Hydroxyurea in the Treatment of Polycythemia Vera: A Prospective Study of 100 Patients Over a 20-Year Period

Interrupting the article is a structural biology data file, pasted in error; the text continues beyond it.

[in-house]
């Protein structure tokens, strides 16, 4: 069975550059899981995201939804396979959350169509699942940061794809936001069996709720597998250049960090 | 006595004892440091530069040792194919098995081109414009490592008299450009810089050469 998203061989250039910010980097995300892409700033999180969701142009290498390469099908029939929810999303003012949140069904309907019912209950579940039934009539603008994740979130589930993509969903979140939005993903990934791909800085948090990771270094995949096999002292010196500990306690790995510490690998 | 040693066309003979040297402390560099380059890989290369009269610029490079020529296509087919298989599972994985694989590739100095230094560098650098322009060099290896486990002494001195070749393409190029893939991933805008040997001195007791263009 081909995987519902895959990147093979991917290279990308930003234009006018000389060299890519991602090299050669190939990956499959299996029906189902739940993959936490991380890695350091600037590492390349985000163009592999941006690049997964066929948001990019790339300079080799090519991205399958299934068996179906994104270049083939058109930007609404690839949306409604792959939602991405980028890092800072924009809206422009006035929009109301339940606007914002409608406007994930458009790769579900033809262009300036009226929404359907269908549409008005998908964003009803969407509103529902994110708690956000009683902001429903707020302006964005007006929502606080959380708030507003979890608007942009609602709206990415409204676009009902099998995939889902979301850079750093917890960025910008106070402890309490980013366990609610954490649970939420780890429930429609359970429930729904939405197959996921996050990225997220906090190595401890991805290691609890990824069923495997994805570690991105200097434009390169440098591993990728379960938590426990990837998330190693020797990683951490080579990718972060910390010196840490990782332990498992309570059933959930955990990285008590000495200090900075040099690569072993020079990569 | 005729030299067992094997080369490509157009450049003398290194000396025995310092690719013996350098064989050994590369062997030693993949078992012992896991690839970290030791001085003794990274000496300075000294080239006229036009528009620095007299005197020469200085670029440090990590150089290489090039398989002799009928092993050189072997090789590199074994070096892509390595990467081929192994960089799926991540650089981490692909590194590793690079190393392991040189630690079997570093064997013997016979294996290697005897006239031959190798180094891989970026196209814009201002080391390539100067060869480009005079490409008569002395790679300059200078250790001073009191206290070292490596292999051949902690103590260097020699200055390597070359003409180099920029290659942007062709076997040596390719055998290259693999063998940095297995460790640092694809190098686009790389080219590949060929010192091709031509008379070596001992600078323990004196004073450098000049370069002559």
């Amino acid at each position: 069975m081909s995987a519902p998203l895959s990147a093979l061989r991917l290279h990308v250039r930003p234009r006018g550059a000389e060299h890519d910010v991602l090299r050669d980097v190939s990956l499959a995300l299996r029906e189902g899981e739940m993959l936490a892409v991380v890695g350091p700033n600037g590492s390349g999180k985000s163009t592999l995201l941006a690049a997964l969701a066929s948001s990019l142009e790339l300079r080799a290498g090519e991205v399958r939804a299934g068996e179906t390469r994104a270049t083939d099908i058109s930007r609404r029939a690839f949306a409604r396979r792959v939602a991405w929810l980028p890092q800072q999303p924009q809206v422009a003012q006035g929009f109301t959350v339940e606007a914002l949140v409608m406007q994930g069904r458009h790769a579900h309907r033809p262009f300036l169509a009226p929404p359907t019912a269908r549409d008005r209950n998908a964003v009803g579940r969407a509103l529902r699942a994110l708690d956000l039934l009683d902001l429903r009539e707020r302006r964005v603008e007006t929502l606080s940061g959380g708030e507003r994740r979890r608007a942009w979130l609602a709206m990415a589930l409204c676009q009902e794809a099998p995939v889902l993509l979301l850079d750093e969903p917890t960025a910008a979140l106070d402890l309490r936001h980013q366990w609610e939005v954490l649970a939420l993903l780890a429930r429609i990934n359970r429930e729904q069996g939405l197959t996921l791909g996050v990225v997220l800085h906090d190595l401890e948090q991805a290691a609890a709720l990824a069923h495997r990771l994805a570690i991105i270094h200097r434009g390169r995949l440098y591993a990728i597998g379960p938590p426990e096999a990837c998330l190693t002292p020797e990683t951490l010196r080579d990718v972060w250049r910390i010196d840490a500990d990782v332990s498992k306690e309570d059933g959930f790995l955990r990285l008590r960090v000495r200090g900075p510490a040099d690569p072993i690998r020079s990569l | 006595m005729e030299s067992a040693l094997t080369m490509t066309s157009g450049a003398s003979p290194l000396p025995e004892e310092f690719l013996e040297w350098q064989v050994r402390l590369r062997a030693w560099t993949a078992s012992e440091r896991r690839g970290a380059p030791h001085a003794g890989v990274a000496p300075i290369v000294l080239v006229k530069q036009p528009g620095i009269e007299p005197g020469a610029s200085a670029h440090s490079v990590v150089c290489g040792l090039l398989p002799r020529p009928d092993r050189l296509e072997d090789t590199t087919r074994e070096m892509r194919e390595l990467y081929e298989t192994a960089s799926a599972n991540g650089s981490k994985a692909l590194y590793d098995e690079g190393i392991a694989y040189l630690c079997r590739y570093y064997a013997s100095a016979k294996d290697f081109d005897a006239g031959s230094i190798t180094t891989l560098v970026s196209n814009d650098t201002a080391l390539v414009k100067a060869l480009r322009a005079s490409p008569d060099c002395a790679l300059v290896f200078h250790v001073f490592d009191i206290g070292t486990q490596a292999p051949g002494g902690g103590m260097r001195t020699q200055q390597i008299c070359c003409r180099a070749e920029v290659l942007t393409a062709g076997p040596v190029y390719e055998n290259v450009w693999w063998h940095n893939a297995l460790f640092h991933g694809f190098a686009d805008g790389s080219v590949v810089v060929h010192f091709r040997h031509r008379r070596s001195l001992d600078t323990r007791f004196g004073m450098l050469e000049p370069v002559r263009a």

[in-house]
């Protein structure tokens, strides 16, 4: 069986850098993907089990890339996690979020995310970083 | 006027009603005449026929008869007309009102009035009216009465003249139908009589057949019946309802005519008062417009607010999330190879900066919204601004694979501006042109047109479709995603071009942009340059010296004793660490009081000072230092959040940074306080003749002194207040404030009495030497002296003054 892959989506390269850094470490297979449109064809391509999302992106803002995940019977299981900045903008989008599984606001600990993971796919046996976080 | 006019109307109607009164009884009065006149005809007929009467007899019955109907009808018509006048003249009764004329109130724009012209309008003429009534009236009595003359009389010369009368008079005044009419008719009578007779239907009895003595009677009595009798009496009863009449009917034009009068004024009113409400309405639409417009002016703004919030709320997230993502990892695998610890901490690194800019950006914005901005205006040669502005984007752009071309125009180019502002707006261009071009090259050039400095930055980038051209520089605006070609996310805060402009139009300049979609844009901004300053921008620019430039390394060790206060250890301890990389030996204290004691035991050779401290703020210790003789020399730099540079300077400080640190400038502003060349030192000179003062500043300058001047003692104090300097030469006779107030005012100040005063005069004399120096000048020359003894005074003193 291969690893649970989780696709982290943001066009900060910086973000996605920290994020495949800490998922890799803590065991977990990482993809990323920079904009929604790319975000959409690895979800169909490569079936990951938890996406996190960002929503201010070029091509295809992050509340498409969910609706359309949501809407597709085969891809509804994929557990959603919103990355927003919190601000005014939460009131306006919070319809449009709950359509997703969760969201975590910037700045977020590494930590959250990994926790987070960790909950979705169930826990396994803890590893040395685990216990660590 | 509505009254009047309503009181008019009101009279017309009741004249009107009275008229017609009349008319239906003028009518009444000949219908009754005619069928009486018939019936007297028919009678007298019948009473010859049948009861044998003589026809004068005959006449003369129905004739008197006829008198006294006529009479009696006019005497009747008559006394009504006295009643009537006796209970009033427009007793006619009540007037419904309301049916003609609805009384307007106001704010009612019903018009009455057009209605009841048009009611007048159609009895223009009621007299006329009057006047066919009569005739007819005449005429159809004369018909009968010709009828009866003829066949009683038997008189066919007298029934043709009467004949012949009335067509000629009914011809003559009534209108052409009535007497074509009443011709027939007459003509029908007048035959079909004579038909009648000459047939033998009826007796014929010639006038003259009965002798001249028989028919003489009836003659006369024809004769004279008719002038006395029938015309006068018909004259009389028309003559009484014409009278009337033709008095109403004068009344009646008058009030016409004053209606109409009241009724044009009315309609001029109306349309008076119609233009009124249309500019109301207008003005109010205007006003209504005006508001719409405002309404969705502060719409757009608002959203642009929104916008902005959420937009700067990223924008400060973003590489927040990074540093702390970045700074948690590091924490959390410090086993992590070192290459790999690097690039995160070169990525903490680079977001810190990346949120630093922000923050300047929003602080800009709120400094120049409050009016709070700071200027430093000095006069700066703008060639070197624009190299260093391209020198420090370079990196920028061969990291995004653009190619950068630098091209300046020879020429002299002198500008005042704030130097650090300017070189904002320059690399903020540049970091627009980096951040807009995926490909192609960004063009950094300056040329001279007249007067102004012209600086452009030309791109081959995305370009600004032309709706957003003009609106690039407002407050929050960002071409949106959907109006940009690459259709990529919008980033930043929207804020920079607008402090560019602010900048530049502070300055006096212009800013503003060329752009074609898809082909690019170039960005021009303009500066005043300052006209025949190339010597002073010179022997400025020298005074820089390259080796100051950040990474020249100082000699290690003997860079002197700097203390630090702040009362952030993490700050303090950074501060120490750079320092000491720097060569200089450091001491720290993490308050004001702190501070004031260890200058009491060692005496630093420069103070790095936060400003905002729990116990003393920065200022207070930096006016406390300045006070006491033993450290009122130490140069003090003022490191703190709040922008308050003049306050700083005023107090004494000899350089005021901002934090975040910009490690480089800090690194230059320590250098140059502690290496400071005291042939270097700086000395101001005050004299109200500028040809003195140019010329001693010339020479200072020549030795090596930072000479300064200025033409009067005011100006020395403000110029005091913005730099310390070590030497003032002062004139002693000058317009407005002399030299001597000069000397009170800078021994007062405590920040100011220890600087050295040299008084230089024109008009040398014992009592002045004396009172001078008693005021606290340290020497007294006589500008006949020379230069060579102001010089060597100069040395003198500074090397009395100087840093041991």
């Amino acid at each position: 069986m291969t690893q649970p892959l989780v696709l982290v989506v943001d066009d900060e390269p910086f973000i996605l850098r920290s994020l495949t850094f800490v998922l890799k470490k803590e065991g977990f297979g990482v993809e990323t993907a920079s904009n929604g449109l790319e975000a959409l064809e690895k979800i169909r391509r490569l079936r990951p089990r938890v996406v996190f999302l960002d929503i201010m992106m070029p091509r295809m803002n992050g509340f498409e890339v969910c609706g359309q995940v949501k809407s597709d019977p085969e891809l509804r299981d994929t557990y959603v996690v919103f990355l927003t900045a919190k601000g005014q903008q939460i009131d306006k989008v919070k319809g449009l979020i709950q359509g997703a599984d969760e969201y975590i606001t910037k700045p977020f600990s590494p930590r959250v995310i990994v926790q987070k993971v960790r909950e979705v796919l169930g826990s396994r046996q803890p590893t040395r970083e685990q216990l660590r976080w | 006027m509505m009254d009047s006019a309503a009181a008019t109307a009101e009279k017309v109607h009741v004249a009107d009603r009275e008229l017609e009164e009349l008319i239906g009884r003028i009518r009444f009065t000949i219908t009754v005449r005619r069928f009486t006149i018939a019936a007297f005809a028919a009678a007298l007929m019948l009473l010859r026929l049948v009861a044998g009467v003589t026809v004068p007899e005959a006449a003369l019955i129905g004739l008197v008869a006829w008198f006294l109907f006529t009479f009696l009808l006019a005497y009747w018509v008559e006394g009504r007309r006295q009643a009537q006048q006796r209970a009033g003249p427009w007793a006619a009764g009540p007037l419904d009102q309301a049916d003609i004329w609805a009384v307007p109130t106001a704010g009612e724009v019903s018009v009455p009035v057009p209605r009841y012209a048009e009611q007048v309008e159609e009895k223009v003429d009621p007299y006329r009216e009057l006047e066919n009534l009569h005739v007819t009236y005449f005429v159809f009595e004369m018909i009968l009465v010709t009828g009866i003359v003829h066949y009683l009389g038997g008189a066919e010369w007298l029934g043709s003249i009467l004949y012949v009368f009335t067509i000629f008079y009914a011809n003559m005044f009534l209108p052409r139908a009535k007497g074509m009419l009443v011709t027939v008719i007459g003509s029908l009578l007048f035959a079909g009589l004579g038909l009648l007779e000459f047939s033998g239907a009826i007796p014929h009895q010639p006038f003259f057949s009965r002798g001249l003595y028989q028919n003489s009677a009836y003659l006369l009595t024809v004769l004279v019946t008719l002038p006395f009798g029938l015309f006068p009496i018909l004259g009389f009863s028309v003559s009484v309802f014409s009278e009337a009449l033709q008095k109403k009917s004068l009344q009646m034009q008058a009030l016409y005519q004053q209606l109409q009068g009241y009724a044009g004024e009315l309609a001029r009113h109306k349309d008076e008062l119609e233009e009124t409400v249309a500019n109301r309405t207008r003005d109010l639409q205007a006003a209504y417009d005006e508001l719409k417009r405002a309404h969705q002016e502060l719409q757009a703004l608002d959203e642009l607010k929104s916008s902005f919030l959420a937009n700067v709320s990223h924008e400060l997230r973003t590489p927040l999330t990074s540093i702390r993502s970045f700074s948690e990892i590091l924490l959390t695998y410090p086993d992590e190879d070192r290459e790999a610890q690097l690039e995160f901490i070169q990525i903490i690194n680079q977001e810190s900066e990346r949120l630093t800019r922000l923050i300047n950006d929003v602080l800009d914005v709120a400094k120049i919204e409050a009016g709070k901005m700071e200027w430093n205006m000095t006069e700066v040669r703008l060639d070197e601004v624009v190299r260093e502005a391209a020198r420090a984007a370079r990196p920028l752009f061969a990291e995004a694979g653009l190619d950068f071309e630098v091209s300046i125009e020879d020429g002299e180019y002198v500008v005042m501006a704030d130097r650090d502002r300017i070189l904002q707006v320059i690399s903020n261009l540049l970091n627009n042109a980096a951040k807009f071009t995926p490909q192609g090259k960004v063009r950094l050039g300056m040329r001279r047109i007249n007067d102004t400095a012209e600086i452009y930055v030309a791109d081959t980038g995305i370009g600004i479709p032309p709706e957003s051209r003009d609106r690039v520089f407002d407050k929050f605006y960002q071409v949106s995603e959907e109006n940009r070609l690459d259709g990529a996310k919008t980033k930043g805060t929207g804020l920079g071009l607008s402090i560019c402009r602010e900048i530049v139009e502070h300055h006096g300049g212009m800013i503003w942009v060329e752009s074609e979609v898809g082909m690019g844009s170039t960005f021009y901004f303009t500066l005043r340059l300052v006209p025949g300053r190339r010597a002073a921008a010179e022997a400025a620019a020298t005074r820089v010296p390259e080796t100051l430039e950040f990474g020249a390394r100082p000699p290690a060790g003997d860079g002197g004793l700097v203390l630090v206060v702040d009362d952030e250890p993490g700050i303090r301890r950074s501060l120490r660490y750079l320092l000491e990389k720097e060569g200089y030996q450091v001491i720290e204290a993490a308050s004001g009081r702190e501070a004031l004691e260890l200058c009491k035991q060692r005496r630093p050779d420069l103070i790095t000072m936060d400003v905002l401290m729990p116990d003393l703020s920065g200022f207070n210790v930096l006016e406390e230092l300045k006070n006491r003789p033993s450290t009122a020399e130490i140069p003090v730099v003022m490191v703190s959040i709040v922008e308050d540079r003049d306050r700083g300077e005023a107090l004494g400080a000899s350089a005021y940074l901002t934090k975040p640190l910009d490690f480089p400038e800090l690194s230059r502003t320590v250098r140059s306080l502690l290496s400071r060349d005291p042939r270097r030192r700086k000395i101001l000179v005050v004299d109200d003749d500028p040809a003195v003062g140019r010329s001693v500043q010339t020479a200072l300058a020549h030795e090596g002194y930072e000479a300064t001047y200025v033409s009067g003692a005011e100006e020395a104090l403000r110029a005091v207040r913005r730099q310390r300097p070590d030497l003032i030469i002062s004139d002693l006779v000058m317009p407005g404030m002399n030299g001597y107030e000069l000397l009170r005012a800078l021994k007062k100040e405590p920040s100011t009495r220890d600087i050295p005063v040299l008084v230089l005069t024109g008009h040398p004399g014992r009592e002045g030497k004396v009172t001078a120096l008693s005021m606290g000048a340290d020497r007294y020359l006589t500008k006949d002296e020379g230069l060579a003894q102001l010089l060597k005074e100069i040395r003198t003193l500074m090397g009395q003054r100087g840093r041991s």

AbstractABSTRACT: From 1963 to 1983, I treated 100 patients with polycythemia vera, using phlebotomy and the adjunctive agent hydroxyurea. These 78 male and 22 female patients ranged in age from 24 to 88 years (mean 55.7). Duration of therapy ranged from three to 216 months (mean 64.9). The mean daily dose was 0.72 gm, and the median dose was 0.64 gm. Hydroxyurea gave adequate control of red cells, platelets, and spleen size. Cytopenia was not observed. Phlebotomy requirements were markedly reduced. Leukocyte alkaline phosphatase scores were generally lowered and several blood chemistry values returned to normal. Side effects were minimal, and there were no drug-related deaths. Infections were not a problem. Hydroxyurea, a metabolic inhibitor of desoxyribonucleic acid, does not interfere with the synthesis of ribonucleic acid or protein and is thus probably less leukemogenic than radioactive phosphorus and alkylating agents. Acute myelogenous leukemia was seen in one patient after five years of continuous hydroxyurea therapy. He had received no other myelosuppressant agent. Because hydroxyurea is safe and effective in the treatment of polycythemia vera, it should be considered as first-line therapy. It probably offers practical and theoretic advantages over present therapy, particularly when the disease is not well controlled by phlebotomy alone.
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